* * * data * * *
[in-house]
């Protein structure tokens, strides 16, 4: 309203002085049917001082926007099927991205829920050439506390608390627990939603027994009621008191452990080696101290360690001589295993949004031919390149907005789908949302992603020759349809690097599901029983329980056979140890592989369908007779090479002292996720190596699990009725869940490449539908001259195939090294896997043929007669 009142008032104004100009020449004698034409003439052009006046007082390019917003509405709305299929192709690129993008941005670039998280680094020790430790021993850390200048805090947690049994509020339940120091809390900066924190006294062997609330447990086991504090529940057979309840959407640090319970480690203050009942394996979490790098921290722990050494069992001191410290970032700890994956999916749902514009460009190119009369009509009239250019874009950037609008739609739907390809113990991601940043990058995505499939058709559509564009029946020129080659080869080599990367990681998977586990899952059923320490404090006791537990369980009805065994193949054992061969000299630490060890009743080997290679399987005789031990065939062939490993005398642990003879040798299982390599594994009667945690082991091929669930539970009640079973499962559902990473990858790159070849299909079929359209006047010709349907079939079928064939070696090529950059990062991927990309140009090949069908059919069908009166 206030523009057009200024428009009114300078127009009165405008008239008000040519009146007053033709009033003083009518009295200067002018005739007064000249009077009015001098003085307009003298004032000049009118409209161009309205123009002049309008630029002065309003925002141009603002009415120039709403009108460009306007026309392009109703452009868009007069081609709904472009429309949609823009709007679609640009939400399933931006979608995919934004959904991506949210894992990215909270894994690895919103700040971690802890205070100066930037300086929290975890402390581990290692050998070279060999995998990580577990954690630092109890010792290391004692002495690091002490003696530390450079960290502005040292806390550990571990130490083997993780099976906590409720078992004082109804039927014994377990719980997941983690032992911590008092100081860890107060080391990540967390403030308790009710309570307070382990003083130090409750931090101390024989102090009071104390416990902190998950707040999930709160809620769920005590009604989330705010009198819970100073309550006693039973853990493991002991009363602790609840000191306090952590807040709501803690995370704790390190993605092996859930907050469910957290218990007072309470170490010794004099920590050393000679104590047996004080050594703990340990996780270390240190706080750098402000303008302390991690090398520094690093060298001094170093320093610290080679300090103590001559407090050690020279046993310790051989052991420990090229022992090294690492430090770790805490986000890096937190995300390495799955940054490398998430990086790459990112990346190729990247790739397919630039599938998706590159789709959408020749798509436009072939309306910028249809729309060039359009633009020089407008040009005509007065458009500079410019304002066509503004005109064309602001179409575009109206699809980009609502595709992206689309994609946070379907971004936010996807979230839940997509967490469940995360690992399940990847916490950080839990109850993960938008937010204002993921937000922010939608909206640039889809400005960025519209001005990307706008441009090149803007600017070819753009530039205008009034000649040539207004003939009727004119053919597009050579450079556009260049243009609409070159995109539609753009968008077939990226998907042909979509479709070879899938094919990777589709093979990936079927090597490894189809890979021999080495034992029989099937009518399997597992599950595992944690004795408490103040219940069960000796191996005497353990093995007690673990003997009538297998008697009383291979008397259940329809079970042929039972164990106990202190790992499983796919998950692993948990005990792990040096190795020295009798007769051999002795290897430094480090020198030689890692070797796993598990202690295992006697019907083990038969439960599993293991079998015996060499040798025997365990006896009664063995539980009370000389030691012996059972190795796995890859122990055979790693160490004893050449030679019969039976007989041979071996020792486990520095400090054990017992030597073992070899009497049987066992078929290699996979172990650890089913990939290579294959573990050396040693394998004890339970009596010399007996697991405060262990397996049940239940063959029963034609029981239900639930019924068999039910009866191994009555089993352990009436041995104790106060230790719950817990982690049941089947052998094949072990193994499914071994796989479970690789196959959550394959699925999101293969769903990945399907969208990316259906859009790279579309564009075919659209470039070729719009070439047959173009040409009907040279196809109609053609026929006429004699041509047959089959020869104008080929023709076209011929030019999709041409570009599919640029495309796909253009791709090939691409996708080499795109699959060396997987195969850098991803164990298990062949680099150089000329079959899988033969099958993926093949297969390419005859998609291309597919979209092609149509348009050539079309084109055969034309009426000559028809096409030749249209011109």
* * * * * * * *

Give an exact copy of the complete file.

[in-house]
């Protein structure tokens, strides 16, 4: 309203002085049917001082926007099927991205829920050439506390608390627990939603027994009621008191452990080696101290360690001589295993949004031919390149907005789908949302992603020759349809690097599901029983329980056979140890592989369908007779090479002292996720190596699990009725869940490449539908001259195939090294896997043929007669 009142008032104004100009020449004698034409003439052009006046007082390019917003509405709305299929192709690129993008941005670039998280680094020790430790021993850390200048805090947690049994509020339940120091809390900066924190006294062997609330447990086991504090529940057979309840959407640090319970480690203050009942394996979490790098921290722990050494069992001191410290970032700890994956999916749902514009460009190119009369009509009239250019874009950037609008739609739907390809113990991601940043990058995505499939058709559509564009029946020129080659080869080599990367990681998977586990899952059923320490404090006791537990369980009805065994193949054992061969000299630490060890009743080997290679399987005789031990065939062939490993005398642990003879040798299982390599594994009667945690082991091929669930539970009640079973499962559902990473990858790159070849299909079929359209006047010709349907079939079928064939070696090529950059990062991927990309140009090949069908059919069908009166 206030523009057009200024428009009114300078127009009165405008008239008000040519009146007053033709009033003083009518009295200067002018005739007064000249009077009015001098003085307009003298004032000049009118409209161009309205123009002049309008630029002065309003925002141009603002009415120039709403009108460009306007026309392009109703452009868009007069081609709904472009429309949609823009709007679609640009939400399933931006979608995919934004959904991506949210894992990215909270894994690895919103700040971690802890205070100066930037300086929290975890402390581990290692050998070279060999995998990580577990954690630092109890010792290391004692002495690091002490003696530390450079960290502005040292806390550990571990130490083997993780099976906590409720078992004082109804039927014994377990719980997941983690032992911590008092100081860890107060080391990540967390403030308790009710309570307070382990003083130090409750931090101390024989102090009071104390416990902190998950707040999930709160809620769920005590009604989330705010009198819970100073309550006693039973853990493991002991009363602790609840000191306090952590807040709501803690995370704790390190993605092996859930907050469910957290218990007072309470170490010794004099920590050393000679104590047996004080050594703990340990996780270390240190706080750098402000303008302390991690090398520094690093060298001094170093320093610290080679300090103590001559407090050690020279046993310790051989052991420990090229022992090294690492430090770790805490986000890096937190995300390495799955940054490398998430990086790459990112990346190729990247790739397919630039599938998706590159789709959408020749798509436009072939309306910028249809729309060039359009633009020089407008040009005509007065458009500079410019304002066509503004005109064309602001179409575009109206699809980009609502595709992206689309994609946070379907971004936010996807979230839940997509967490469940995360690992399940990847916490950080839990109850993960938008937010204002993921937000922010939608909206640039889809400005960025519209001005990307706008441009090149803007600017070819753009530039205008009034000649040539207004003939009727004119053919597009050579450079556009260049243009609409070159995109539609753009968008077939990226998907042909979509479709070879899938094919990777589709093979990936079927090597490894189809890979021999080495034992029989099937009518399997597992599950595992944690004795408490103040219940069960000796191996005497353990093995007690673990003997009538297998008697009383291979008397259940329809079970042929039972164990106990202190790992499983796919998950692993948990005990792990040096190795020295009798007769051999002795290897430094480090020198030689890692070797796993598990202690295992006697019907083990038969439960599993293991079998015996060499040798025997365990006896009664063995539980009370000389030691012996059972190795796995890859122990055979790693160490004893050449030679019969039976007989041979071996020792486990520095400090054990017992030597073992070899009497049987066992078929290699996979172990650890089913990939290579294959573990050396040693394998004890339970009596010399007996697991405060262990397996049940239940063959029963034609029981239900639930019924068999039910009866191994009555089993352990009436041995104790106060230790719950817990982690049941089947052998094949072990193994499914071994796989479970690789196959959550394959699925999101293969769903990945399907969208990316259906859009790279579309564009075919659209470039070729719009070439047959173009040409009907040279196809109609053609026929006429004699041509047959089959020869104008080929023709076209011929030019999709041409570009599919640029495309796909253009791709090939691409996708080499795109699959060396997987195969850098991803164990298990062949680099150089000329079959899988033969099958993926093949297969390419005859998609291309597919979209092609149509348009050539079309084109055969034309009426000559028809096409030749249209011109």